Friday, September 20, 2013

Navy Yard Shootings Prompt Gun Rights Revisitation

Every time that there has been a major public shooting, which seem to have been occurring more frequently in the past few years, there is always a public outcry for increased gun regulation. Most of the debate that follows focuses on the constitutionality of withholding or limiting citizens rights to purchase and own guns. Following the shooting that transpired in the Navy Yard in Washington, people are starting to reframe gun rights legislation in a new way. Because of the resistance that has been encountered in previous attempts, both sides are framing the debate in the light of mental health issues. This brings up another issue of human rights in relation to people’s mental capacity and diagnosis of mental illness, but I think that it is a good step for people to address a serious problem instead of trying to patch an issue by making guns harder for law abiding people to obtain.

While it is arguably a guaranteed American right to own and use guns depending on your interpretation of the 2nd amendment specifically, most of the debate has centered along this concept. Instead of attempting to repeal or reform the 2nd amendment, politicians have sought to put bills into law that limit people's access to firearms. Whether you agree with their stance on gun rights, I see this as more of an affront to public liberty. With politicians able to stretch the boundaries of our most fundamental guiding documents as a nation, what is to stop them from pushing the boundaries in an area where your views are contradictory to theirs. It is for this reason specifically that I support shifting the focus of gun control debates. Numerous laws have been put onto the docket in both houses of Congress, however, very few seem to take into account a commonality other than guns between many of the shooters, a distinct history of mental illness. Even so, I am hesitant to endorse this wide scale approach. Necessary people will fall into the net of the legislation and necessary people will be passed over. A complex issue deserves a complex solution, one that we are on our way to developing. We can only hope that we can help stop the violence as quickly as possible.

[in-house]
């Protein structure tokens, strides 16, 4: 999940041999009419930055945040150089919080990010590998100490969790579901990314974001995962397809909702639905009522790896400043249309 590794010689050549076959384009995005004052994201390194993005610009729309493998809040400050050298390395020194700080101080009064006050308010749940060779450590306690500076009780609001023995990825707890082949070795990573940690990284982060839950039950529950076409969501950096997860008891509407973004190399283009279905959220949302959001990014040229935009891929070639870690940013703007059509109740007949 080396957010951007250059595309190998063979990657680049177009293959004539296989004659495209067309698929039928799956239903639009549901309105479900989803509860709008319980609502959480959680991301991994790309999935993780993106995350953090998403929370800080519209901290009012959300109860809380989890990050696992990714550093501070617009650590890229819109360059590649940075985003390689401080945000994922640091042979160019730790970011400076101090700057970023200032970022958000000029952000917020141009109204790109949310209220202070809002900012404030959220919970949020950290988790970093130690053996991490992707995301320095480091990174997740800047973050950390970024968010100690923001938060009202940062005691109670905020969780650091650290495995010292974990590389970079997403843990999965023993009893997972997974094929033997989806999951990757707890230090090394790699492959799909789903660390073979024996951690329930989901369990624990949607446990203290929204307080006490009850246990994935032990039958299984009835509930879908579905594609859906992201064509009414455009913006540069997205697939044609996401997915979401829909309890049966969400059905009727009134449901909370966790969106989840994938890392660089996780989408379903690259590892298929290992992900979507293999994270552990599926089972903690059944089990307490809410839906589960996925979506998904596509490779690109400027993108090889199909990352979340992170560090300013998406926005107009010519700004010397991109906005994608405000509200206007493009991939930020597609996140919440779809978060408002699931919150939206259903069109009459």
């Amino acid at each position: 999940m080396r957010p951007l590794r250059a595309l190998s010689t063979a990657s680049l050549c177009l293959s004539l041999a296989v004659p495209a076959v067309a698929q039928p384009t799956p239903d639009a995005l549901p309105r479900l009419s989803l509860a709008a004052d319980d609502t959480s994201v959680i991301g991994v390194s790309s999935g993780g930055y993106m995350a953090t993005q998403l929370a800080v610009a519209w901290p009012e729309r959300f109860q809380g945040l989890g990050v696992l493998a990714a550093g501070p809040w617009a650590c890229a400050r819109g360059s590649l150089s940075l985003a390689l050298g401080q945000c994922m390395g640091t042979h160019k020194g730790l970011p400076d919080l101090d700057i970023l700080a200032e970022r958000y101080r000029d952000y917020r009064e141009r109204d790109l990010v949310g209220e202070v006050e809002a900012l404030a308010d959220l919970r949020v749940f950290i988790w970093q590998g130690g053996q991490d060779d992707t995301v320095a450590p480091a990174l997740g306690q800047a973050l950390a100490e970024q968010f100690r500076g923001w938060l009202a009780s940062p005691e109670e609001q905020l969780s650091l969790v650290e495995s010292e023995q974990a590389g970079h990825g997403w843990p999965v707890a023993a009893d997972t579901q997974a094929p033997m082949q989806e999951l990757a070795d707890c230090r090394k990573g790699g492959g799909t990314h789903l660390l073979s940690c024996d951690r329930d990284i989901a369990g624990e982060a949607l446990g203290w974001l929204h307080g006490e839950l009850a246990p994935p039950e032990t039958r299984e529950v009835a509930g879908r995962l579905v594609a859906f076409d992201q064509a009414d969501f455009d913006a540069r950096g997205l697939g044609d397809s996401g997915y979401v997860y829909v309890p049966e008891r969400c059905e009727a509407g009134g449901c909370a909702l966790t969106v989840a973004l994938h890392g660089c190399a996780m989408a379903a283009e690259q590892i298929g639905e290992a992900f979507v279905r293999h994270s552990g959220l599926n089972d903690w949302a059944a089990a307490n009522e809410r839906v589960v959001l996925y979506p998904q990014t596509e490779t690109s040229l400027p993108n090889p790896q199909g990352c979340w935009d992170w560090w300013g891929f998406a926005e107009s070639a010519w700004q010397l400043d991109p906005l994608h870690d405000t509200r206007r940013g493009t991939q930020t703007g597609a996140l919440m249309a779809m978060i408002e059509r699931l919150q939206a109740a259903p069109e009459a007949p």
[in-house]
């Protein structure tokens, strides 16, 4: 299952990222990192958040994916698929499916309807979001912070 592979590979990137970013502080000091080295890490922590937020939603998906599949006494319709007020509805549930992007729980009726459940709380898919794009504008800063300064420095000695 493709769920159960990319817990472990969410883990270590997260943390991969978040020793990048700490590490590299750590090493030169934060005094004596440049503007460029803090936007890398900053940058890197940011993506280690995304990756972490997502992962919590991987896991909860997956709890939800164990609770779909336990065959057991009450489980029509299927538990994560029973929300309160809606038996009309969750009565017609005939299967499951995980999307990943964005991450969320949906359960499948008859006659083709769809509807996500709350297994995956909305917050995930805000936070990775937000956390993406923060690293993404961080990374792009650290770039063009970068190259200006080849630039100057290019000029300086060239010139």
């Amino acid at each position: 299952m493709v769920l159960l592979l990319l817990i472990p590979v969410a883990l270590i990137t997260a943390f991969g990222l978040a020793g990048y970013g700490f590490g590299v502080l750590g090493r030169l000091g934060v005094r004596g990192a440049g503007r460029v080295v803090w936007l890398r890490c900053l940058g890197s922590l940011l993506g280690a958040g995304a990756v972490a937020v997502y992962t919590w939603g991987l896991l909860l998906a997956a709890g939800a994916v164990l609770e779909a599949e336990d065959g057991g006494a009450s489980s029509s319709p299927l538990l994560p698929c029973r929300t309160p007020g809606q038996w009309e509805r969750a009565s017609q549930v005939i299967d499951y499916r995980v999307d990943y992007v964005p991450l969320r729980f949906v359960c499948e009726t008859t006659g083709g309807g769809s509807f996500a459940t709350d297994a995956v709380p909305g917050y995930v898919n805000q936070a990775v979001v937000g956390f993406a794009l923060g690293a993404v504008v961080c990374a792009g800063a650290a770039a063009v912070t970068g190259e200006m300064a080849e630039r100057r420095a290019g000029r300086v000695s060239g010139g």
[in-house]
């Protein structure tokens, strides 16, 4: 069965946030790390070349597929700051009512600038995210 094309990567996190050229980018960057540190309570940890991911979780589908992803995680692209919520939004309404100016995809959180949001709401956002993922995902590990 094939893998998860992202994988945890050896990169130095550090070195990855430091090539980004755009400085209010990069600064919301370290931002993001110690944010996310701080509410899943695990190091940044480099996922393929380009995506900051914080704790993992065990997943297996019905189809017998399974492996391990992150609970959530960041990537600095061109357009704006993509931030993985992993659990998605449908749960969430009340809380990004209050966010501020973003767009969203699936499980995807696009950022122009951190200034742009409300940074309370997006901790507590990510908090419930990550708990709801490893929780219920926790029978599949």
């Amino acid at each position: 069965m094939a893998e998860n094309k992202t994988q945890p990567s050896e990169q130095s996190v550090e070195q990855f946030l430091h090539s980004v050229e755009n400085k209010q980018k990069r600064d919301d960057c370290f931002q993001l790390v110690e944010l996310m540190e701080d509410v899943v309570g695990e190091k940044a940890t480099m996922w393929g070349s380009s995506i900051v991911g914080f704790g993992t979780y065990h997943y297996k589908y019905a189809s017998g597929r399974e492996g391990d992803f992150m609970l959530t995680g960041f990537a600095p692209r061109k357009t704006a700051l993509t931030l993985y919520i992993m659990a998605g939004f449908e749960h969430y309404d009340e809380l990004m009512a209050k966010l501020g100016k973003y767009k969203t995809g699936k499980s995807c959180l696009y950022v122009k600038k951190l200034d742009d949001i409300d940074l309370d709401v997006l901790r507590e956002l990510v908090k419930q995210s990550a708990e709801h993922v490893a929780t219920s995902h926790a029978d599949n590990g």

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1 comment:

  1. Quite a difficult question. You highlight the problem of labeling people with mental health diseases as criminals. That's like saying that someone with diabetes is going to surely rob a candy store so we shouldn't let them in. But I do think that blanket bans on arms has proven itself ineffective over the years. Having stricter regulations on who can own an arm is definitely one way to think about this problem differently. If we think about the other rights, we have the same issues. People who are in prison lose their right to vote. I would like tohear more of your suggestions.